In Food Cost: Not Just an Outcome but a Culture, we discussed that food cost is a culture created by people and supported by the fundamentals (processes and systems). The only way to have a sustainable and consistent food cost is through your culture. You cannot fix the food cost on your own. Having employees with high morale and pride in their work creates a culture that helps you manage and maintain food costs.

But having high morale and pride is not the only thing that creates sustainable food costs. In this blog, we will take a broader look at the food cost culture. I will explore how the fundamentals of processes and systems help create a sustainable foundation for the financial culture of your operation.

The Moving Parts that Make up a Food Cost

Food cost is a calculation. Successful food profits are an outcome of many moving parts working together, comprised of design, processes, systems, and controls.

Below I will explore these four areas and how they support food cost culture. Although the lists are long, it doesn’t mean they need to be complicated. In fact, the less complicated the better. The key is that there is structure and that it is followed.


Design is a broad term and consists of everything from forms to training programs. Design is the next step once the strategy is developed and it outlines the content, physical layout, and what the result will look like.

Employee: Selection Criteria / Orientation (Onboarding) / Skill Development / Training Program

Menu: Critical Path / Layout / Composition / Size

Recipes: Outline / Format

Purchasing: Bid (RFQ Sheets) / Product Specification Structure

Ordering: Count / Order Sheets

Forecasting: Spreadsheets / Criteria

Receiving: Food Safety Standards / Product training / PO to Invoice Verification

Prevent Loss: Cooking instructions and procedures / Equipment / Organization / Portion and Spec Sheets / Key Item Tracking / Waste Identification & Tracking

Analysis: Inventory Sheets / Menu Engineering Tool / P&L / Productivity Tracking                 


Processes are basically how we get the work done and the steps involved. Again, they do not need to be complicated they just need to be effective.

Employees: Selection Criteria Steps

Menu: Critical Path / Menu Engineering / Competitive Analysis

Recipes: Ingredient Selection / Product Yields / Costing / Approval / Verification

Purchasing: RFQ / Bid Analysis / Leadtime / Minimum Orders Purchase vs Buy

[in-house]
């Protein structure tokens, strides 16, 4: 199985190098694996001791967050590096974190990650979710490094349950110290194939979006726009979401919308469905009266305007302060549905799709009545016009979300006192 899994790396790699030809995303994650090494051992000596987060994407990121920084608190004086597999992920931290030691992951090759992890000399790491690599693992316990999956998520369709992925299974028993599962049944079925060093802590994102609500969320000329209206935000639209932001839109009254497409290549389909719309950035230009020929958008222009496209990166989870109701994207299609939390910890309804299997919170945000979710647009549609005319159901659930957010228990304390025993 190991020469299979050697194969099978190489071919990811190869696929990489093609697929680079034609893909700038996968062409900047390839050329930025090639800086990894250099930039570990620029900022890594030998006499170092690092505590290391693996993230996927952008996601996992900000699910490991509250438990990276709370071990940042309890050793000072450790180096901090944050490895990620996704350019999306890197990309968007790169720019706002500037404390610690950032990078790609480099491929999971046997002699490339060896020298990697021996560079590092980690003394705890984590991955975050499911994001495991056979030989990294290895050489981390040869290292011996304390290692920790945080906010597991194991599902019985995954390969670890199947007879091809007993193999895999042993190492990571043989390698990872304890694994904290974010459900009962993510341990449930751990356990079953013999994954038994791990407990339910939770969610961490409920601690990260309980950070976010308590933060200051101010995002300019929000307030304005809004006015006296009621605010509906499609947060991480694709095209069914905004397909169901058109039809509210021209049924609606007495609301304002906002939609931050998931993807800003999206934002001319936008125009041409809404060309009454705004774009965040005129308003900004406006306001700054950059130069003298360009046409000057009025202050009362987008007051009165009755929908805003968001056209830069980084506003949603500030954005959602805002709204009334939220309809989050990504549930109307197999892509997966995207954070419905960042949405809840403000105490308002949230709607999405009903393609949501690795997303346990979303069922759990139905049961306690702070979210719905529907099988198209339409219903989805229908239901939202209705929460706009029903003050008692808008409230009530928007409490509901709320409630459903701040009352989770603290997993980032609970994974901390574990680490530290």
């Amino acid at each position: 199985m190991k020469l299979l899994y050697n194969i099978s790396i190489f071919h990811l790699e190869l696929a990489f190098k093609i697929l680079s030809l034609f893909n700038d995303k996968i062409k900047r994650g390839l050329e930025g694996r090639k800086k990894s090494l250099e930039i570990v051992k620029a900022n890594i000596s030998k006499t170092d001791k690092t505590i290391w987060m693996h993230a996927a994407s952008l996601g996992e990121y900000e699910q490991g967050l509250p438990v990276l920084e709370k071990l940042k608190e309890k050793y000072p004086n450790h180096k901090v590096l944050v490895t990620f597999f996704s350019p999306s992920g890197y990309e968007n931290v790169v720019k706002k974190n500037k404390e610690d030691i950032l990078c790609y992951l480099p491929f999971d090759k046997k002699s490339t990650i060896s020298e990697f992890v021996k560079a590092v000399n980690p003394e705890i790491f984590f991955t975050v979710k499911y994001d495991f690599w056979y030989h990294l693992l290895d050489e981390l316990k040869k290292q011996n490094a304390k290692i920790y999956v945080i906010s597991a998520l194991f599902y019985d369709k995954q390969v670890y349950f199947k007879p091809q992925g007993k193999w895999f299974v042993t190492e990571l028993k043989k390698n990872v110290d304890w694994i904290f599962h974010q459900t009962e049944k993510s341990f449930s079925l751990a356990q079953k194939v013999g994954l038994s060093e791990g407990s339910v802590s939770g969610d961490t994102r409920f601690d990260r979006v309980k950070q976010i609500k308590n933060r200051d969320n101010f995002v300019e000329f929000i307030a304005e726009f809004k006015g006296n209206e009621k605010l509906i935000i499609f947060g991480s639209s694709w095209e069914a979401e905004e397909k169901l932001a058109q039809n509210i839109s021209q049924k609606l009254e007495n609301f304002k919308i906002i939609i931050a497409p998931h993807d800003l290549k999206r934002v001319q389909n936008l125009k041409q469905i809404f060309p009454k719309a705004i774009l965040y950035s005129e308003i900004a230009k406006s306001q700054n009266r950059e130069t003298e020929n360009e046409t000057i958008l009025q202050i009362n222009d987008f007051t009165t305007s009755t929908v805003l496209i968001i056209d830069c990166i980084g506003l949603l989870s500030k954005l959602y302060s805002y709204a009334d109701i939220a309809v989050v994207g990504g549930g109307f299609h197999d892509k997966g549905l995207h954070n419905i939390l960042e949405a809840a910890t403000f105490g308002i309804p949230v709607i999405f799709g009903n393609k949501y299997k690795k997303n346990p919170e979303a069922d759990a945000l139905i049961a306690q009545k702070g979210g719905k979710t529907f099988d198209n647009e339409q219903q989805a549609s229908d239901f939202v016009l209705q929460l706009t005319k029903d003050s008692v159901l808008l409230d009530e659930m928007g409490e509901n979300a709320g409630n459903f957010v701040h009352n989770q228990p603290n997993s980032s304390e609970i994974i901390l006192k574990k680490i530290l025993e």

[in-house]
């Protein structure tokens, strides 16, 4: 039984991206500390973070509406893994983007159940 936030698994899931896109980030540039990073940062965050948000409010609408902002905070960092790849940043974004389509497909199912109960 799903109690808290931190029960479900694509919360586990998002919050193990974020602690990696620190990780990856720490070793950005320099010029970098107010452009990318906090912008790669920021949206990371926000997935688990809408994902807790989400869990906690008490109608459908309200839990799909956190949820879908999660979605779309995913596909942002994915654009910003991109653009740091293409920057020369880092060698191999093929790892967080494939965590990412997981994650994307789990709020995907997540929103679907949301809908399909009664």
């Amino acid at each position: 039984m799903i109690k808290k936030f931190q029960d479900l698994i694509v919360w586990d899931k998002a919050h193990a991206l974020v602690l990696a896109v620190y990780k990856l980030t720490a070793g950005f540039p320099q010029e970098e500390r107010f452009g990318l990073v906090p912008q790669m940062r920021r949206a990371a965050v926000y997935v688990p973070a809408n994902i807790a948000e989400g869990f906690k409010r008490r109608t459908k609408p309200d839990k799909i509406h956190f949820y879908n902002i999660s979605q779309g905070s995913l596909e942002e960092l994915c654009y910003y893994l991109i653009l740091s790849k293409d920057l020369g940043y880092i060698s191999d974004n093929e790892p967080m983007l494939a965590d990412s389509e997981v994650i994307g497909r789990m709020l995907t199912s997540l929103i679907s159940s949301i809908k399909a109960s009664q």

Ordering: Who, What & When – Frequency / Pars (as guidelines)

Forecasting: How – Utilizing Year over Year / Recent Trending calculation, events, etc.

Receiving: Inspection / PO to Invoice Verification / Control / Issuing / Direct issues vs central controlled storeroom

Prevent Loss: Aging Inventory / Cooling / Cooking / Storage Labeling /Dating / Food Safety / Shelf Life / Equipment Care / If this, then that – If you have too much of this, then you use it in that

Analysis: Inventory Counts / Usage Reports / Menu Engineering / P&L

Sales: Identify high-margin items for the Sales Team


The systems are the manual and automated tools that we use to accomplish the work. They save time and provide information critical to the operation. There are numerous software solutions available and the key to selecting the right one is truly understanding the problem you are trying to solve. Otherwise, you could over-invest in a system that is beyond your needs or spend a great deal of time and implementation on a system that falls short.

Employees: Skill Development and Training Program

Recipes: Recipe System (Automated or Manual)

Purchasing: Bid Sheet Comparisons / Purchasing system

Ordering: Purchasing System / Recipe Program or Manual

Forecasting: Automated or Manual / Par Levels – Ordering – Production – Prep

Receiving: Automated purchasing / Recipe or Receiving system / Manual entry

Prevent Loss: Structure / Ingredient Selection / Product Yields / Costing / Cooking

Analysis: Purchasing System / Recipe Program / Manual (Excel)


Control is not a word most people like to hear. These are the tools needed when the processes are not followed through measurement, audits, and inspections.

Employees: Workload / Productivity Measurement

Recipes: Verification / Portioning / Actual vs Potential Food Cost

Purchasing: Multiple Vendor Pricing / RFQ Audit / Quality Specification

Ordering: Who / What / When / Ordering Limits

Receiving: PO to Invoice Reconciliation / Inventory vs Issues

Prevent Loss: Par Levels / Key Item Verification / Portioning / Cooking programs / Locked Storage

Analysis: Actual to Potential Food Costs /Actual to Potential Usage / Profit Margin

As you can see when food cost is a problem it may not be a simple fix. Food cost is not always the only problem your operation is facing. Start with your employees and build a culture that makes them happy and proud to come to work. Then give them designs, processes, systems, and controls that are effective and efficient to help them do their job and serve your customers. Watch as your ‘food cost problem’ starts to disappear. Having this structure in place provides complete visibility into the food costs and the ability to have a strategic approach to food cost and profitability.

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